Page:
8. Combining Food
Combining food can work well for many people. Combining food involves the three main types of food/fuel i.e. carbohydrates (bread, potatoes, rice), proteins (meats, dairy, nuts, soya) and fats (cooking oils, avocados). Experts think that one should not mix these types of food within one meal. For example, eat either carbohydrates alone or proteins alone, together with (non-starchy) vegetables or salad.
9. Colon And Liver Cleansing
Colon cleansing and liver cleansing through the use of herbs, foods and supplements will benefit the whole digestive system. These are two of the most popular approaches to getting started with detox, and detox benefits every part of the body by helping the body remove toxins that otherwise slow down every organ and all body functions.
Listed are herbs that are known to help the process of digestion. These herbs include, but are not limited to, Slippery Elm, Bayberry, Wild Yam, Cardamom, Cloves, Fennel, Ginger and Cinnamon.Source: Third Age Health
This chicken and mushroom combo makes for a nice dinner entree, especially when served with some oven roasted herb potatoes.
16 oz chicken thighs or breast - skinned and deboned
Preheat oven to 375F. (190 deg C)
Divide chicken into 4 equal portions.
Lightly salt and sear chicken on both sides in an oven proofed saute pan.
Remove from pan and set aside.
Saute mushrooms lightly for 1-2 minutes. Remove from pan and set aside.
Add shallots and garlic and saute for 1 minute.
Add green pepper and saute for 1-2 minutes.
Deglaze pan by adding 1/4 cup red, white or rose wine. Allow to reduce by 1/2 and then add chicken stock and herbs.
Return chicken to pan and place in oven.
After 10 minutes add Portobello mushrooms on top. Cook another 5-10 minutes or until done.
Remove chicken to serving platter or plates leaving mushrooms behind.
Add arrowroot dissolved in wine to thicken sauce. Add salt and pepper to taste. Spoon over chicken and serve.
Suggested side dish: oven roasted herbed potatoes.
Source: Chet Day's Health & Beyond Weekly
by James MacDonald
Honor is the third significant word that impacts our families in multi-generational ways. But people always wonder about the lines and limits of honor. Let’s look briefly at what honor is and isn’t.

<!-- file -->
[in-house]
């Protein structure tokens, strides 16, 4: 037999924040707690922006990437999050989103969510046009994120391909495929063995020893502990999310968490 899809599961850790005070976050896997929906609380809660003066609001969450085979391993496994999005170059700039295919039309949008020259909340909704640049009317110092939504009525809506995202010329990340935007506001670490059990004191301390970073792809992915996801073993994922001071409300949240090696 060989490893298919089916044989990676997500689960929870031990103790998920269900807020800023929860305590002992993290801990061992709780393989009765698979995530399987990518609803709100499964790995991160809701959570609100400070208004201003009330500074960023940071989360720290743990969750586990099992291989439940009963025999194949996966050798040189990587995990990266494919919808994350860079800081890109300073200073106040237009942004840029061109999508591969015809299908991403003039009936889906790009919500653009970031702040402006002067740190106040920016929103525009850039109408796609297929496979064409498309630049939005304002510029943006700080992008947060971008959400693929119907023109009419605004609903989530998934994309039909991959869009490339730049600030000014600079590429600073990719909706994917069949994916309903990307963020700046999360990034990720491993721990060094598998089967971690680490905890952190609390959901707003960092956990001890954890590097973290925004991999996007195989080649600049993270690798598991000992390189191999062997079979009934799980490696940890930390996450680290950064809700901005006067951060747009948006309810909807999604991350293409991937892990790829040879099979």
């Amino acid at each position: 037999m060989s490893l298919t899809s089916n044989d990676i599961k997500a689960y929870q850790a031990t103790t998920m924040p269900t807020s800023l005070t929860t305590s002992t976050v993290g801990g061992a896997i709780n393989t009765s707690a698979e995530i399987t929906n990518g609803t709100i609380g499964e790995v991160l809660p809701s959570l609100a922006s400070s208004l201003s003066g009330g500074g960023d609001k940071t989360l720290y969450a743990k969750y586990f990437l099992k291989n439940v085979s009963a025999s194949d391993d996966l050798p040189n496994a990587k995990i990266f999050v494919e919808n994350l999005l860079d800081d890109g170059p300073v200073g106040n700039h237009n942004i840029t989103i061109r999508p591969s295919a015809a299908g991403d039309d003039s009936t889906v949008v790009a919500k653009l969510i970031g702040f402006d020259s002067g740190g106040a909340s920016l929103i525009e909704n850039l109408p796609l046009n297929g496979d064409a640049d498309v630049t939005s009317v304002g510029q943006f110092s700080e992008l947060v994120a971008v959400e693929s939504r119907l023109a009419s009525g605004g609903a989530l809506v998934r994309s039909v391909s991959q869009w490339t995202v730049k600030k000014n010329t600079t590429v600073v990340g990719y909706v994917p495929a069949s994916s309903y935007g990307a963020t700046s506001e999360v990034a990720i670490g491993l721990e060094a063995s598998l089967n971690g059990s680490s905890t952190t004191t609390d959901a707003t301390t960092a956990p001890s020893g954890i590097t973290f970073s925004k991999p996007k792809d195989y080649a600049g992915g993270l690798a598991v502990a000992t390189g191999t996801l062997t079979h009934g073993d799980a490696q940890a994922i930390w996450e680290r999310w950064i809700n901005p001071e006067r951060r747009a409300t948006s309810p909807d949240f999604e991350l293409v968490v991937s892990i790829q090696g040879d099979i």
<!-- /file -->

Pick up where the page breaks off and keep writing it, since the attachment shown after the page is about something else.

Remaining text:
Honoring your parents does not mean these three things:
1. Honoring your parents does not mean groveling back and seeking their approval. Honoring is choosing to give, not trying to get. God wants us to be free from bondage to anyone’s approval but His. The apostle Paul said, “If I were still trying to please man, I would not be a servant of Christ” (Galatians 1:10).
2. Honoring your parents does not mean making yourself vulnerable to their hurtful behavior. There are appropriate boundaries between people.
3. Honoring your parents does not mean ignoring or denying the past.
But honoring does mean these things:
1. Honoring your parents means choosing to place great value on your relationship with them and knocking off the attitude that it doesn’t matter. It does matter. It matters to God.
2. Honoring means taking the initiative to try to improve the relationship in whatever increments you can.
3. Honoring your parents means recognizing they have done some things right. You might think, “My parents didn’t do anything right!” Your perspective is clouded, possibly by great pain. But they did something right. God will show you.
4. Honoring means acknowledging the sacrifices they have made for you.
5. Honoring means seeing your parents as Christ does with compassion and mercy.
6. Honoring your parents means forgiving them even as God in Christ has forgiven you.
The goal of God’s command to honor is not that you would do some minor upgrading in your attitude toward your parents, but that you come to a crisis of deciding to officially honor your parents. You might call it a tribute. Take the time to write two or three paragraphs as you are able and then find a formal time in front of your family to honor your parents to whatever degree the Lord will allow. This is not about how they will respond; it’s about your willingness to put into practice what God wants from you. - James MacDonald
How would I summarize in several paragraphs the ways I know I can honor my parents? (For added information on the specifics of honor, see Gary Smalley and John Trent’s book, The Gift of Honor, Thomas Nelson Publishers, 1987).
Lord, I don’t want to honor my parents just a little better. I want to be more intentional in my respect for them. I want to be Your obedient child in the way I approach all the opportunities for influencing the course of my family. I realize honor is a big part of Your design. Forgive me for attitudes of disrespect and teach me to be aware of those things about my parents that are worthy of honor. And remind me to put them into words. In Jesus’ name, Amen.
Source: Our Journey online
by Michael T. Smith
Fresh out of technical school, I went in search of a job. I held a folder with copies of a barren resume in my hand. My work experience included: shoveling gravel, cutting brush at the side of roads and mowing grass in the medium between highways. It wasn't impressive for a young man with a degree in electronic technology.